It doesn’t change things necessarily for me, but I now have options. I don’t recall if I reported it but I knocked back one of the external roles proposed to me because it was a 2-3 month contract only. The other role is still on the simmer, but it’s proving very difficult to get together to discuss the details of it and to understand if it’s something I would want. The same criteria apply: the money will be substantially more than I’m currently earning (between 2-3 times more), but it’s no good if it’s only for a few months and with no guarantee of anything beyond that. I’m increasingly pessimistic about this option, though I’m assured it’s still on the go.

Fortunately, there has been movement in my current job. I’ve been pretty blunt with them. They know I think the salary is a joke, if not plain disrespectful, and that I’m frustrated by my ability to actually get anything done. They’re now promising more money from June, and dangling the prospect of a better job. Right now they’re just vague promises, and even so the money will still be much less than I can get on the open market – but it’s something.

One of my frustrations had been that the sympathetic clucking was not matched with action. To some degree that changed a couple of weeks back, almost by accident.

There had been a succession of critical and very damaging IT issues through February and March and into April. Taken as a whole they cost money, required huge amounts od resources to rectify, and caused substantial brand damage. It reached the point when something had to be done, which is when my manager’s manager asked me to put together a report detailing the full extent of the issues, within a week.

Long story short I wrote a report detailing 31 separate issues with a description of the problem, the cause of it, the re-work required, the resolution, and ultimately the cost, in both man-hours and dollars. I also attributed a criticality score to each issue.

That was presented in a potentially fraught meeting to the executive suite. An hour or so later my manager’s manager returned and came straight. “Went down a treat, champ,” he said, which is how he talks. Often times I’m ‘big fella’. He’s a smart operator and good bloke. He told me how the head of IT said he had worked there for 9 years and that mine was the best report he’d received in all that time. I thought that was a little over the top – there are gaps – but I was happy to take the kudos. More than anything it made my manager’s manager look good, and that’s important. (I’ve since learned that my report is doing the rounds right up to the CEO, and is now looked upon as a template for how to report these things. If nothing else I’m getting good exposure).

The upshot of that, and a few other things, is that he has got involved in the discussions about my future and has made it clear that he doesn’t want me going. I think I’m seen as very capable and reliable, the sort of competent person who will just get it done, and right the first time. I’ve got a good reputation there, but I know I can do a lot more.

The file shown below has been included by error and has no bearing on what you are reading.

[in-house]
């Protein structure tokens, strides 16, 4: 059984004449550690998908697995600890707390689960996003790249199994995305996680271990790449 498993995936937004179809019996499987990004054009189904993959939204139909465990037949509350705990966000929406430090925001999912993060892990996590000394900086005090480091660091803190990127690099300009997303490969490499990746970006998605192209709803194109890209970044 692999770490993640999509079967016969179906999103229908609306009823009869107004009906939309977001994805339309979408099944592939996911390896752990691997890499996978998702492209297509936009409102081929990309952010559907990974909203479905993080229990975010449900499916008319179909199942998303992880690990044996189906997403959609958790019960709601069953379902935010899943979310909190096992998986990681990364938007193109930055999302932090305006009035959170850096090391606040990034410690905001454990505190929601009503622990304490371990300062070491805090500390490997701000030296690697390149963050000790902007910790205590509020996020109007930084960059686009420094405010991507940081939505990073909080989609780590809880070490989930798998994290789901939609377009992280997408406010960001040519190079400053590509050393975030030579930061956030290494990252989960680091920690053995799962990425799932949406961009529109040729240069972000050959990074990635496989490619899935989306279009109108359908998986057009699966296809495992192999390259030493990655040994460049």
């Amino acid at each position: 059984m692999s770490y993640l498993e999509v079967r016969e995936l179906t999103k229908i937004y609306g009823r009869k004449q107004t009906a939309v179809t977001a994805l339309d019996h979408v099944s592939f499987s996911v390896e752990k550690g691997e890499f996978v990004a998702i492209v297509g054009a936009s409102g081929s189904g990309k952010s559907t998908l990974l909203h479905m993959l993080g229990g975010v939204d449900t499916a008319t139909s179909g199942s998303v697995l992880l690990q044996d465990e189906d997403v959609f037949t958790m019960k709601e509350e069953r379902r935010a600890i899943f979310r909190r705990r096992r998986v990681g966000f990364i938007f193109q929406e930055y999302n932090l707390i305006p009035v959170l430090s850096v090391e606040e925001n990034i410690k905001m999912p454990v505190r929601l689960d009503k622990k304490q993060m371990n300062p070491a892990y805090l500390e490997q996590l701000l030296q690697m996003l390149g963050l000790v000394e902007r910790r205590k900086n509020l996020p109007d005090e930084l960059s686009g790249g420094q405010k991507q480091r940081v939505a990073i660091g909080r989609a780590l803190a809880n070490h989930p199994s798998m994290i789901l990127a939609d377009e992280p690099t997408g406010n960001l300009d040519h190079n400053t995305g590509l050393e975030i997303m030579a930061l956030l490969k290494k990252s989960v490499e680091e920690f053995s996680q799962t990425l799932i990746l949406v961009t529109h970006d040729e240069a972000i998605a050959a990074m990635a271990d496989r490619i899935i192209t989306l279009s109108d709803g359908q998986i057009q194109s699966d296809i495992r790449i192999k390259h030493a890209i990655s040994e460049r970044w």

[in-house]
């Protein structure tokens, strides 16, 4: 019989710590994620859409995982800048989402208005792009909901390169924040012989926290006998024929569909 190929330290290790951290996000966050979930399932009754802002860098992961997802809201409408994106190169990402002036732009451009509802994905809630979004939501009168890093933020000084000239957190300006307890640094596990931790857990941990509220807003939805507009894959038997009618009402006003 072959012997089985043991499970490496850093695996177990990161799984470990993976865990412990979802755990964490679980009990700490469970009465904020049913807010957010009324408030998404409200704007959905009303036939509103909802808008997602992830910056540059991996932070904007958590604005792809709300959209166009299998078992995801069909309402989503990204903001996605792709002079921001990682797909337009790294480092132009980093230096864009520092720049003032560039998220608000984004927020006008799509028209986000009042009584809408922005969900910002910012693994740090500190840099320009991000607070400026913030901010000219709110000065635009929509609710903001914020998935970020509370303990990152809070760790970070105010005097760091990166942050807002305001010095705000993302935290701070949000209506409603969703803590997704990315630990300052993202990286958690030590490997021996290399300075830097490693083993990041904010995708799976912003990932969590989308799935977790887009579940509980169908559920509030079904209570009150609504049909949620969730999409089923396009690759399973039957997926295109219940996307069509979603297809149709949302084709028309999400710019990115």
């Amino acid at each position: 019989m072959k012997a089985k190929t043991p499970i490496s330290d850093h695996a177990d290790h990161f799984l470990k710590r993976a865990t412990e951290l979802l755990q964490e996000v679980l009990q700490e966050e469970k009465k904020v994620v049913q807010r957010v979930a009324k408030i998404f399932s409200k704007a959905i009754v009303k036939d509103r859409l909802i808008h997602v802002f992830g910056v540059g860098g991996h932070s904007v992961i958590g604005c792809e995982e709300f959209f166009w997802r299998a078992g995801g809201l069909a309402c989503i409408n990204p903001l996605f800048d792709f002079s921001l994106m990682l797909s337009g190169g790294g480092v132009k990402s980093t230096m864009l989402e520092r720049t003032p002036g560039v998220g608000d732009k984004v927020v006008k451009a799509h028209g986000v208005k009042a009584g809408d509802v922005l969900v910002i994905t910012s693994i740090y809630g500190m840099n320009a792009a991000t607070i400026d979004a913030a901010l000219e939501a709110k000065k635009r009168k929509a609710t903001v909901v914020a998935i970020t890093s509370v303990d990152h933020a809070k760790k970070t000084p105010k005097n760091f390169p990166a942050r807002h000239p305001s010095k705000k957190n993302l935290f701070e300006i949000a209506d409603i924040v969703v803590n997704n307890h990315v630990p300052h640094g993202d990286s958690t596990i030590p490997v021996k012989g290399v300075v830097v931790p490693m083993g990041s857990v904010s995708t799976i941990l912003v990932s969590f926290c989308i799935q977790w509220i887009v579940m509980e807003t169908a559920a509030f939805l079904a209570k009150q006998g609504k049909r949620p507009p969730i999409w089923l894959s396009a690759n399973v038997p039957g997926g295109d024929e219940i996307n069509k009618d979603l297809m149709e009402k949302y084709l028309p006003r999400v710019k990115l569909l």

I guess they know it too now because I’ve been lured with vague promises of working in the office of the CEO. This is a shadowy, semi-elite area reporting directly to the CEO. It get’s all the big transformation jobs and sets a lot of strategy and policy for the business. Because you work for the CEO there are green lights all the way. It’s one of my colleagues said out of the blue that’s where I should be working, and then separately I’m told of a project they want me to work on with them in a month or two.

It’s encouraging, but it’s not a fait accompli. If in the meantime I get a solid and worthwhile offer from this other mob – which would look good on my CV besides – then I’d be silly not to take it. There’s a temptation to stay on though.

I don’t know if you can understand. I need all the money I can get and a doubling of my salary would solve all sorts of problems, and probably set me on the road to a decent career again. Still, I’m curious to see what I can achieve where I am. I started at the bottom. I had everything and lost and for years was out in the cold, and when I got my chance again it was on the bottom step.

I’ve now progressed a little beyond that, and obviously will progress further if their promises mean anything. One of my motivating factors getting back into it was to prove I still had it – to me, and to the world. I could take this external job and I would merit it, but only on the strength of my previous experience and my CV. That counts for nothing where I am. Most of them have no idea of what I’ve done. Everything I achieve is purely based on performance and I’m curious and excited to see how far that may take me.